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ICC Marks 15 Years Of Existence :: Uganda Radionetwork
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ICC Marks 15 Years Of Existence

The International Criminal Court ICC is celebrating 15 years of the Rome Statute, its founding treaty today. The Court is inviting people around the world to tell their stories about being 15, and how events in their youth shaped their sense of justice.
The International Criminal Court (ICC) is celebrating 15 years of the Rome Statute, its founding treaty today.

The Court is inviting people around the world to tell their stories about being 15, and how events in their youth shaped their sense of justice.

The online campaign aims to engage with a broad community of those for whom justice matters, celebrate achievements thus far, and look to the future to build a more just world.

A statement issued by Fadi El Abdallah, ICC spokesperson and head of Public Affairs Unit, says the campaign will run on various platforms including the Court's website, Facebook, Twitter as well as its YouTube, Tumblr and Flickr sites until the Day of International Criminal Justice on 17 July 2017.

Participants worldwide are invited to submit a video of them reflecting on “#wheniwas15”, what shaped their sense of justice and what their hope is for the future. Alternatively, participants can post a photo of themselves, now or at the age of 15, along with their story.

President of the International Criminal Court, Silvia Fernandez de Gurmendi, says when she was 15, justice was essentially about retribution, about dispensing rewards or punishment, giving to each one what they deserved.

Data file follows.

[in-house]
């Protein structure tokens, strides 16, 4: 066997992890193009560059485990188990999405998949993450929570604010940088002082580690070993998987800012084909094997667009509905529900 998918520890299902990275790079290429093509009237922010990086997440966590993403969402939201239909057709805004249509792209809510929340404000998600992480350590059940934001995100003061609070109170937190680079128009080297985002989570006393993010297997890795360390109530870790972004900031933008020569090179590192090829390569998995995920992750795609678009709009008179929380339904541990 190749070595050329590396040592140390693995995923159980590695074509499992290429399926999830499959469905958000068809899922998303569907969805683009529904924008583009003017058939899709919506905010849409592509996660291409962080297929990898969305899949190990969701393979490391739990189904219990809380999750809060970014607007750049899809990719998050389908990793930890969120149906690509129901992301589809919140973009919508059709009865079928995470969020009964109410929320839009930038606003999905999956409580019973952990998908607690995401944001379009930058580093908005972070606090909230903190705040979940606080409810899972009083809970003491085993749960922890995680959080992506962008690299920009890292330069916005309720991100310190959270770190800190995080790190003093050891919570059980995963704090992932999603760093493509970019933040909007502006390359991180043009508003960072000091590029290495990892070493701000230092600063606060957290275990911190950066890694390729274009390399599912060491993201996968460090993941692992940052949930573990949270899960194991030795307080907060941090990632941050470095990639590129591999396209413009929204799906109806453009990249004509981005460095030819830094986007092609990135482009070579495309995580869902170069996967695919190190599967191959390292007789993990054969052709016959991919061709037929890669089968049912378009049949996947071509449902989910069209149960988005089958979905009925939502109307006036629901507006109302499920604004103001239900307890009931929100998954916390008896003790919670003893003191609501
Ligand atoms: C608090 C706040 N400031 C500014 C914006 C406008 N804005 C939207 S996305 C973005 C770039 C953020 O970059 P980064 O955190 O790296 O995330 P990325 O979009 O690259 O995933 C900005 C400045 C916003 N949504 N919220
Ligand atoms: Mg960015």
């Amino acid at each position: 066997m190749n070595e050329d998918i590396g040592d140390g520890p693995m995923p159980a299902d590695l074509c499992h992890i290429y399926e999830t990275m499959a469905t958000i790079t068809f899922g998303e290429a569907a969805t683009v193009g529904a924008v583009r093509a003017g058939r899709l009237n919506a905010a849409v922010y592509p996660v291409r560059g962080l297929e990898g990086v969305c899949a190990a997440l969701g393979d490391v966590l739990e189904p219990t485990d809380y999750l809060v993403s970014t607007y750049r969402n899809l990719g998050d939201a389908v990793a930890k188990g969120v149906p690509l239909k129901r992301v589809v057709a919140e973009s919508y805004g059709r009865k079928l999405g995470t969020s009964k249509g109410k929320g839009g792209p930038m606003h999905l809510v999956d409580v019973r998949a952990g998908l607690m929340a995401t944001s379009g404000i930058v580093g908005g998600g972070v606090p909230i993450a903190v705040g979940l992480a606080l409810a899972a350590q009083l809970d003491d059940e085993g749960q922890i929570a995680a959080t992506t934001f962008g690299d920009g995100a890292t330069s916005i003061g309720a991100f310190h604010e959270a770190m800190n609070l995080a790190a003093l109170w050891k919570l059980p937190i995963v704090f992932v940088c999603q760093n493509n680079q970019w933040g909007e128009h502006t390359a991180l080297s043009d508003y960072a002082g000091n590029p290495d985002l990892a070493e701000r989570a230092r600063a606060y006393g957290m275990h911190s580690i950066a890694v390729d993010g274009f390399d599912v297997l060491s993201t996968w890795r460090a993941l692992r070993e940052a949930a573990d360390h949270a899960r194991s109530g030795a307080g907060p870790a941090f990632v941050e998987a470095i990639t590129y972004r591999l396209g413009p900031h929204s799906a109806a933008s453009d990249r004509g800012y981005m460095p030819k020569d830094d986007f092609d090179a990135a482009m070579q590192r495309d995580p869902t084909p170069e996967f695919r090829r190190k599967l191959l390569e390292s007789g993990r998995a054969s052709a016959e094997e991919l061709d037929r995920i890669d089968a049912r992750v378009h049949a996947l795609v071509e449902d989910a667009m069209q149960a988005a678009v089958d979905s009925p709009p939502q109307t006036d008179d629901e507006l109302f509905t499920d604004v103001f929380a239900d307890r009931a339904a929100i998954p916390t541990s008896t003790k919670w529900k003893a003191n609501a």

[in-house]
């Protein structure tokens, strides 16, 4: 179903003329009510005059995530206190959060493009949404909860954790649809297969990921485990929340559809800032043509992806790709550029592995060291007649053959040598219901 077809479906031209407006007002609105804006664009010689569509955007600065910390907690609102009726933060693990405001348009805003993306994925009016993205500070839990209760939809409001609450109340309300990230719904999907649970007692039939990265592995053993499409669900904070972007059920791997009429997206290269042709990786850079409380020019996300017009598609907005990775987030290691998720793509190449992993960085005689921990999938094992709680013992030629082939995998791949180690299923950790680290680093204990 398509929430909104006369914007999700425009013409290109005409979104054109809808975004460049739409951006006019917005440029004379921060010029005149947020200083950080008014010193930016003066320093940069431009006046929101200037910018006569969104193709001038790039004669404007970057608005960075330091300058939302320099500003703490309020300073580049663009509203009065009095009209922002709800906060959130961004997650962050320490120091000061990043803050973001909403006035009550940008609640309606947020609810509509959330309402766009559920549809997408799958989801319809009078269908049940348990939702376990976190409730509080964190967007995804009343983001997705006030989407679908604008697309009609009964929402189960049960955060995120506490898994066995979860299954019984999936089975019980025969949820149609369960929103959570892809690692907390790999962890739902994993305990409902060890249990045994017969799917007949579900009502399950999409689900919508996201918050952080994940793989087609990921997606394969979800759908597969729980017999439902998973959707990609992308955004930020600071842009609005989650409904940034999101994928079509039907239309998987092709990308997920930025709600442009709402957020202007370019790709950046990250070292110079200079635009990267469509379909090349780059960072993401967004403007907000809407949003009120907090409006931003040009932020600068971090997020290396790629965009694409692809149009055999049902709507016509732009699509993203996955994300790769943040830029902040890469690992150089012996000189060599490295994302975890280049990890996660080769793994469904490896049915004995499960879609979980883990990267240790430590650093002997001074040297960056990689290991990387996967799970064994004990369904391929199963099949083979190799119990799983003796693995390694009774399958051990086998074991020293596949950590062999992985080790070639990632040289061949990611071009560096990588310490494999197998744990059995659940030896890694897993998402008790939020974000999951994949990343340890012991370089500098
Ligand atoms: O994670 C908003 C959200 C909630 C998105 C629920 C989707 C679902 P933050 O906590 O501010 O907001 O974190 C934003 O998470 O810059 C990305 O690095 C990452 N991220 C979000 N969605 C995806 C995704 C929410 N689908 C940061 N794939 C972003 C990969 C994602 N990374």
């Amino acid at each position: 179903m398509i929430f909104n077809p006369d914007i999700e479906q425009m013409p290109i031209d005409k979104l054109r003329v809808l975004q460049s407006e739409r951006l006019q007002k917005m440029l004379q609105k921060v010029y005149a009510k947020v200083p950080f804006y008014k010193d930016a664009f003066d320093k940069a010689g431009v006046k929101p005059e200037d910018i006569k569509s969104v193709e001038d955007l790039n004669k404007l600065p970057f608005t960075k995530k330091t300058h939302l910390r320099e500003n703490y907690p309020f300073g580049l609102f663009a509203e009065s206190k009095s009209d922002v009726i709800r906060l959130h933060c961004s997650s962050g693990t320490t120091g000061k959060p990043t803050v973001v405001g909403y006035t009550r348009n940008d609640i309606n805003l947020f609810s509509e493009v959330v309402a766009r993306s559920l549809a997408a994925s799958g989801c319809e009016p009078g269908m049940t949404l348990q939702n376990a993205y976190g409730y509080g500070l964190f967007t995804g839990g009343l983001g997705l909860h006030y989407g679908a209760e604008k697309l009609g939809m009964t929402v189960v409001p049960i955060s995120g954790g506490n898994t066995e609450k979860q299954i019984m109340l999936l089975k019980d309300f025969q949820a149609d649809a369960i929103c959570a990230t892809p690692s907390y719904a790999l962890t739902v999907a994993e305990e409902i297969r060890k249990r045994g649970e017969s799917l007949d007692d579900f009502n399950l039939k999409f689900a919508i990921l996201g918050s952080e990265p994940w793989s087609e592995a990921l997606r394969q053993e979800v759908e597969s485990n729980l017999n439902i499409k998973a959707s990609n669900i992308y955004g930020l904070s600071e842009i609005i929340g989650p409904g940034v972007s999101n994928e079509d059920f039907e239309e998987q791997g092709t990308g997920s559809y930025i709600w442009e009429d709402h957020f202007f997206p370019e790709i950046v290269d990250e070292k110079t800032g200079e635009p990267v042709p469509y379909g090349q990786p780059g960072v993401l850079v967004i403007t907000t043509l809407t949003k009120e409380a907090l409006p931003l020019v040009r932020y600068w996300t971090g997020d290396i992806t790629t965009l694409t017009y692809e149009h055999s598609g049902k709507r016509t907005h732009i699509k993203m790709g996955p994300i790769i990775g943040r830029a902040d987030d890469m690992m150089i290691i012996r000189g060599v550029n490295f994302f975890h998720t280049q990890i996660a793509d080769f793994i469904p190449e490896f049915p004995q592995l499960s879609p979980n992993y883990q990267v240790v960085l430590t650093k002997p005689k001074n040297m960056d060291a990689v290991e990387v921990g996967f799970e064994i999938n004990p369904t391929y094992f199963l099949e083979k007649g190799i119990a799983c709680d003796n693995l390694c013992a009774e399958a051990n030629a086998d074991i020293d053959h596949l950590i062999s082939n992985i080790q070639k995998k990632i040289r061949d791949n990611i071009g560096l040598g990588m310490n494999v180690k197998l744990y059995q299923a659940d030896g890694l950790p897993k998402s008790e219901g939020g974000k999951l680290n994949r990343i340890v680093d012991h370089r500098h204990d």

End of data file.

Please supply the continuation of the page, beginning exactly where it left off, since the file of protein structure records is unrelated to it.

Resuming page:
“Today, justice for me is just not only about retribution, it is about protection, it is about protecting those who have suffered, contributing to preventing violence against them and, when you cannot prevent, trying to remedy the harm they have suffered,” she said.

Significant influence of the ICC in Uganda began shortly after it issued warrants of arrest for five senior commanders of the Lord's Resistance Army (LRA) in 2005 for war crimes and crimes against humanity.

The commanders included Raska Lukwiya, LRA Leader Joseph Kony and his deputy Vincent Otti, Okot Odhiambo and Dominic Ongwen.

Ongwen is now standing trial at the court while Raska Lukwiya and Okot Odhiambo were killed in battles with troops of the Uganda People's Defence Forces (UPDF). The Court is seeking evidence that Vincent Otti was also killed in October 2007 on the orders of Joseph Kony who remains elusive.

On July 17, 1998, at a conference in Rome, 120 States adopted a treaty, known as the Rome Statute of the International Criminal Court. For the first time, States created a permanent international criminal court to prosecute the perpetrators of the most serious crimes, namely war crimes, crimes against humanity and genocide.

On July 1, 2002, upon ratification by 60 States, the treaty entered into force formally establishing the International Criminal Court.

Today 124 States, including Uganda, are parties to the Rome Statute, striving to build a more just world. 

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